Shane Pearson of All Things Wild, a pest control company, says he’s responded to a record number of bat calls because the flying rodents have been seeking warmth.
“A lot of people think they’ve come from outside but they don’t realize they’ve been roosting in their attics or their walls,” Pearson said. “We’ve got calls about them flying around living spaces.”
Pearson said the periodic extremely cold days have jolted hibernating bats awake. Once they realize it’s still winter and incredibly colder than normal, they seek a warmer place to hibernate.
“So, they follow the warmth into the living space,” Pearson said.
He said a bat only needs an opening one centimetre in diameter to access a house or room.
So far this winter, Pearson has responded to 12 bat calls.
“If there is a bat found flying in your house during the winter, we recommend a full inspection of the house and the attic to see if there is a colony. Because where there’s one, there’s more,” Pearson said.
Pearson said if a home owner does encounter a bat, they should close the door to the room, seal the crack beneath the door and call a professional.
“Don’t release a bat into this cold weather. They’ll die within minutes,” he said.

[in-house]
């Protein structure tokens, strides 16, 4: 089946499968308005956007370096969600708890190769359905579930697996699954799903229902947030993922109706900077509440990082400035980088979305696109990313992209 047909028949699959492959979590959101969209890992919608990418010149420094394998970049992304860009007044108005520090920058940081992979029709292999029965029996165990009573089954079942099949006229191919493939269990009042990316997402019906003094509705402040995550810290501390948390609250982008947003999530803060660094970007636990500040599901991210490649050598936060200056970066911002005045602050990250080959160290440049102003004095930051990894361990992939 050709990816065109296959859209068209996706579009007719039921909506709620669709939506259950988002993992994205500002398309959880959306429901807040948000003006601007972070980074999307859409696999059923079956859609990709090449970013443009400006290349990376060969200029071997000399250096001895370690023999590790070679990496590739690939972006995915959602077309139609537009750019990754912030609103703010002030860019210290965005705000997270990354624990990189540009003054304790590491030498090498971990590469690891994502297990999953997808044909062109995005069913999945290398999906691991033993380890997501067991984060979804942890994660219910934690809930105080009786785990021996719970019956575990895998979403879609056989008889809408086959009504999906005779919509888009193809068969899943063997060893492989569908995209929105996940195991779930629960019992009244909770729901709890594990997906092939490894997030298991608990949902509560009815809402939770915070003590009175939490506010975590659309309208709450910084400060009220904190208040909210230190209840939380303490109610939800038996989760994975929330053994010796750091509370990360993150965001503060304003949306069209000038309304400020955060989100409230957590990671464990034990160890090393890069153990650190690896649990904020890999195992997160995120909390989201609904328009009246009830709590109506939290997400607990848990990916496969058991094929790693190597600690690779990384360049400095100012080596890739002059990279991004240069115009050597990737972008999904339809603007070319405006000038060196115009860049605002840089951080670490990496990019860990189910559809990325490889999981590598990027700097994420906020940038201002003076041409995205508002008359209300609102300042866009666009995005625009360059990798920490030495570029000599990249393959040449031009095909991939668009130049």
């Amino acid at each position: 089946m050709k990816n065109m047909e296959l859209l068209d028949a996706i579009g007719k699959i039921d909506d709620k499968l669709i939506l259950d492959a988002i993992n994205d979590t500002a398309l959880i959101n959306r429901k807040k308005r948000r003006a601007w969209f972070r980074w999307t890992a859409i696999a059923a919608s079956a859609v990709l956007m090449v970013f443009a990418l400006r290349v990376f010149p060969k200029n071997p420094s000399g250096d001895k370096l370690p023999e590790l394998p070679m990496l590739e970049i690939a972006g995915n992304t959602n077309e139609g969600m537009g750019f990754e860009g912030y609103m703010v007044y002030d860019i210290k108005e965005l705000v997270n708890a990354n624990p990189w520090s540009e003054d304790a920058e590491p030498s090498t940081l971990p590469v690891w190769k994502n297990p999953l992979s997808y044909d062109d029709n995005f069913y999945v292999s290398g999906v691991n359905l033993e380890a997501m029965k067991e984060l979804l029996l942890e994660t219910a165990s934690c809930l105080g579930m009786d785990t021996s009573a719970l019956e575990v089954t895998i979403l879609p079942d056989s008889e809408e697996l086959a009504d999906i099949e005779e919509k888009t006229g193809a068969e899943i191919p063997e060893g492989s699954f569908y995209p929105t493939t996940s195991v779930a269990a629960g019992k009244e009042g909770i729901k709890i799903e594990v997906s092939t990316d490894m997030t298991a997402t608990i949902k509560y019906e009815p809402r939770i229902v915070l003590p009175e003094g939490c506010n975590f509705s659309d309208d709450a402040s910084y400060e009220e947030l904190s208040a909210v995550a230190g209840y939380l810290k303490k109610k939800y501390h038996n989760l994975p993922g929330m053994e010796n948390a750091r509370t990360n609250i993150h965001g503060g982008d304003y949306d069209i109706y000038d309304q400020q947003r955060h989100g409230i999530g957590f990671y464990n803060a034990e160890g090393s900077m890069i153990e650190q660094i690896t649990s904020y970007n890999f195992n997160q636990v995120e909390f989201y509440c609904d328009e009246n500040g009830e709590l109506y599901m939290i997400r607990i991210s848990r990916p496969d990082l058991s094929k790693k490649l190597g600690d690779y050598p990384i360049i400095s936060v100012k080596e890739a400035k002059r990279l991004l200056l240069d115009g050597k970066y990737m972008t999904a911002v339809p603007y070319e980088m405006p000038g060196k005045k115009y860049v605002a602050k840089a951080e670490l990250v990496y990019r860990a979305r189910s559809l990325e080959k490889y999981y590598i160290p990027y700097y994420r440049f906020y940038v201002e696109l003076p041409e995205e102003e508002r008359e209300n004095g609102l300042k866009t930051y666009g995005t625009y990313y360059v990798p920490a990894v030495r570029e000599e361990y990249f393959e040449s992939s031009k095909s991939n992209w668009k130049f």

Pearson takes bats he captures to the Wings Rehabilitation Centre, an animal shelter in Amherstburg, southwest of Windsor.
“We’ll get the odd one, but we’re up to eight of them now,” Nancy Phillips of Wings said of bats. “We were getting two or three a day.
“Everything we have now can’t be released until the spring.”
Pearson isn’t just responding to bat calls. He’s made more than 60 house calls this winter. He typically makes 25.
“This is usually the down time. It’s busy enough to keep me going non-stop throughout the wintertime,” Pearson said.
He said he’s found squirrels — in chimneys and running through houses — and racoons in attics.
Pearson said trees are barren, food is scarce and the temperatures are too cold for squirrels.
“This winter, because of the cold weather and drop in temperature, has caused a lot of animals to seek shelter inside people’s homes,” Pearson said. “This year has been a lot busier than it has been before, because of the cold temperatures.”Suggest a correction